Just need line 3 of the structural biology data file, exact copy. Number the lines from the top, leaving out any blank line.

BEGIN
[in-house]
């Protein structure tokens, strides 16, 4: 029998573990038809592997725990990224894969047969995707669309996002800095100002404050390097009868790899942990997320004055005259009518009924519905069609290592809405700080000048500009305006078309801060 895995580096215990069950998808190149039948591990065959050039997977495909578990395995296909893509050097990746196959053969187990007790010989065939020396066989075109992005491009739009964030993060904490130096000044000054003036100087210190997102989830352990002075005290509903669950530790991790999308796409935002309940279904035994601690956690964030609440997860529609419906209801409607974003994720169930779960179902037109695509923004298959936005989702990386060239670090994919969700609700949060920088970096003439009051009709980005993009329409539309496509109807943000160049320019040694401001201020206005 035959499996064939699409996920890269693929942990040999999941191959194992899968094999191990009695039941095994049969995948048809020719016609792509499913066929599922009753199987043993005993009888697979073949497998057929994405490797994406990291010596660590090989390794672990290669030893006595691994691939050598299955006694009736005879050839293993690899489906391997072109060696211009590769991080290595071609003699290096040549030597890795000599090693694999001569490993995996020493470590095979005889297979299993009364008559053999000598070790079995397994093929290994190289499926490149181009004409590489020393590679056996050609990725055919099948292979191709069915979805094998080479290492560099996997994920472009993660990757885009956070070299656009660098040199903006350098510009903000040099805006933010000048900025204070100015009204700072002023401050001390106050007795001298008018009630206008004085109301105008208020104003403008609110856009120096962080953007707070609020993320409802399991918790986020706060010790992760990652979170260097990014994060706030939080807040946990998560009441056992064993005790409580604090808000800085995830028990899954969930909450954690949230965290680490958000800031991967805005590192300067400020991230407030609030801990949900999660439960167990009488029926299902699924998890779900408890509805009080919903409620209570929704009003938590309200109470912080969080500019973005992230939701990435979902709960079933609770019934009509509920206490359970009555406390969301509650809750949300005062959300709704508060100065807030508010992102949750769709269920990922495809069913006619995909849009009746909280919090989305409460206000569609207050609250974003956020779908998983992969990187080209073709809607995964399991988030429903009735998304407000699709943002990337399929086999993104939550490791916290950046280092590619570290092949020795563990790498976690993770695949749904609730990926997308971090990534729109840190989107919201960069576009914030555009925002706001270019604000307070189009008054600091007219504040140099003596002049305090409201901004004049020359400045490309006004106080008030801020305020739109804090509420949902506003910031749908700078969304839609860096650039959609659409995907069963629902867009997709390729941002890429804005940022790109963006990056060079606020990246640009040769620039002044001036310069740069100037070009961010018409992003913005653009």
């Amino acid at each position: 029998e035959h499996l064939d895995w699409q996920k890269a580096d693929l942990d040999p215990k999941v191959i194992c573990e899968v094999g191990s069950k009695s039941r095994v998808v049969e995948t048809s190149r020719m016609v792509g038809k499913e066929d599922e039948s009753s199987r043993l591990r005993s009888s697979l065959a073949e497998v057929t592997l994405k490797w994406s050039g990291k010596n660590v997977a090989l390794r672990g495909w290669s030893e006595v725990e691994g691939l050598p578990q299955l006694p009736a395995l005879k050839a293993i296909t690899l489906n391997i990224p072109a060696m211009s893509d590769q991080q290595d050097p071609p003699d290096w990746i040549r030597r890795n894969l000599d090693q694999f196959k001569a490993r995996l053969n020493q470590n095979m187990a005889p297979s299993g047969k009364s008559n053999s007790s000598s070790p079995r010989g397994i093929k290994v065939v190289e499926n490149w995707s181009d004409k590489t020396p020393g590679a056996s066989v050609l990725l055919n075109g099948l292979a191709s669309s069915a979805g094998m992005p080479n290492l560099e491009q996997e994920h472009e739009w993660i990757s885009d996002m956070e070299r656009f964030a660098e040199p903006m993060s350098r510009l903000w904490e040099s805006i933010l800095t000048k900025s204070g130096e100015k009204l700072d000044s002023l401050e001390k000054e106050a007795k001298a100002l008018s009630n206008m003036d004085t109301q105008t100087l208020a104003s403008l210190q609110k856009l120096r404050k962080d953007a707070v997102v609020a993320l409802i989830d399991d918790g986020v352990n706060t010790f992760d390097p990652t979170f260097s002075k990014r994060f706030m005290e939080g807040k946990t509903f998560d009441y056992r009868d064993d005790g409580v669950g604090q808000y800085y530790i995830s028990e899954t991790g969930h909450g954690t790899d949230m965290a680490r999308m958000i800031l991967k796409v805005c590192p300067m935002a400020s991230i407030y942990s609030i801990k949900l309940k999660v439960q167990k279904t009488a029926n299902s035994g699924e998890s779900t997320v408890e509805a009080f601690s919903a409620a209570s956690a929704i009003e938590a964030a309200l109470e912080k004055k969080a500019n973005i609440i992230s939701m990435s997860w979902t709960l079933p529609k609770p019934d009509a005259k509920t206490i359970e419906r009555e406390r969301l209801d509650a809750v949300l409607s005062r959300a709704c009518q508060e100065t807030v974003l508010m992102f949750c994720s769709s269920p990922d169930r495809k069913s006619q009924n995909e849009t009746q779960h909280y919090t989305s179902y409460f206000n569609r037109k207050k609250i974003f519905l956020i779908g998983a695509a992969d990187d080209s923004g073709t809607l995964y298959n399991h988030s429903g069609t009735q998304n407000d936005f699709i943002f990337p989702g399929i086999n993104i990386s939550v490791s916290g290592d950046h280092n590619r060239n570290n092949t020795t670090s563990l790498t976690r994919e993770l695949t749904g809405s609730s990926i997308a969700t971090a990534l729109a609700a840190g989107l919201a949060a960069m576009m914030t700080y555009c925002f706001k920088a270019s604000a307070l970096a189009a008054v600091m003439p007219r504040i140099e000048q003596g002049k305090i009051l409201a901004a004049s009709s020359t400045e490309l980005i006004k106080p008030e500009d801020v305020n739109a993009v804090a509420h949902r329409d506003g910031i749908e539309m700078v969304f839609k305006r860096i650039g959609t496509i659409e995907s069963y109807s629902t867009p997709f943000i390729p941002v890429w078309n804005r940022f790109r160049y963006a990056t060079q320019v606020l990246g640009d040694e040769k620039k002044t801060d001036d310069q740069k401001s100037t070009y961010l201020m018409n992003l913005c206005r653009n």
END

């Amino acid at each position: 029998e035959h499996l064939d895995w699409q996920k890269a580096d693929l942990d040999p215990k999941v191959i194992c573990e899968v094999g191990s069950k009695s039941r095994v998808v049969e995948t048809s190149r020719m016609v792509g038809k499913e066929d599922e039948s009753s199987r043993l591990r005993s009888s697979l065959a073949e497998v057929t592997l994405k490797w994406s050039g990291k010596n660590v997977a090989l390794r672990g495909w290669s030893e006595v725990e691994g691939l050598p578990q299955l006694p009736a395995l005879k050839a293993i296909t690899l489906n391997i990224p072109a060696m211009s893509d590769q991080q290595d050097p071609p003699d290096w990746i040549r030597r890795n894969l000599d090693q694999f196959k001569a490993r995996l053969n020493q470590n095979m187990a005889p297979s299993g047969k009364s008559n053999s007790s000598s070790p079995r010989g397994i093929k290994v065939v190289e499926n490149w995707s181009d004409k590489t020396p020393g590679a056996s066989v050609l990725l055919n075109g099948l292979a191709s669309s069915a979805g094998m992005p080479n290492l560099e491009q996997e994920h472009e739009w993660i990757s885009d996002m956070e070299r656009f964030a660098e040199p903006m993060s350098r510009l903000w904490e040099s805006i933010l800095t000048k900025s204070g130096e100015k009204l700072d000044s002023l401050e001390k000054e106050a007795k001298a100002l008018s009630n206008m003036d004085t109301q105008t100087l208020a104003s403008l210190q609110k856009l120096r404050k962080d953007a707070v997102v609020a993320l409802i989830d399991d918790g986020v352990n706060t010790f992760d390097p990652t979170f260097s002075k990014r994060f706030m005290e939080g807040k946990t509903f998560d009441y056992r009868d064993d005790g409580v669950g604090q808000y800085y530790i995830s028990e899954t991790g969930h909450g954690t790899d949230m965290a680490r999308m958000i800031l991967k796409v805005c590192p300067m935002a400020s991230i407030y942990s609030i801990k949900l309940k999660v439960q167990k279904t009488a029926n299902s035994g699924e998890s779900t997320v408890e509805a009080f601690s919903a409620a209570s956690a929704i009003e938590a964030a309200l109470e912080k004055k969080a500019n973005i609440i992230s939701m990435s997860w979902t709960l079933p529609k609770p019934d009509a005259k509920t206490i359970e419906r009555e406390r969301l209801d509650a809750v949300l409607s005062r959300a709704c009518q508060e100065t807030v974003l508010m992102f949750c994720s769709s269920p990922d169930r495809k069913s006619q009924n995909e849009t009746q779960h909280y919090t989305s179902y409460f206000n569609r037109k207050k609250i974003f519905l956020i779908g998983a695509a992969d990187d080209s923004g073709t809607l995964y298959n399991h988030s429903g069609t009735q998304n407000d936005f699709i943002f990337p989702g399929i086999n993104i990386s939550v490791s916290g290592d950046h280092n590619r060239n570290n092949t020795t670090s563990l790498t976690r994919e993770l695949t749904g809405s609730s990926i997308a969700t971090a990534l729109a609700a840190g989107l919201a949060a960069m576009m914030t700080y555009c925002f706001k920088a270019s604000a307070l970096a189009a008054v600091m003439p007219r504040i140099e000048q003596g002049k305090i009051l409201a901004a004049s009709s020359t400045e490309l980005i006004k106080p008030e500009d801020v305020n739109a993009v804090a509420h949902r329409d506003g910031i749908e539309m700078v969304f839609k305006r860096i650039g959609t496509i659409e995907s069963y109807s629902t867009p997709f943000i390729p941002v890429w078309n804005r940022f790109r160049y963006a990056t060079q320019v606020l990246g640009d040694e040769k620039k002044t801060d001036d310069q740069k401001s100037t070009y961010l201020m018409n992003l913005c206005r653009n």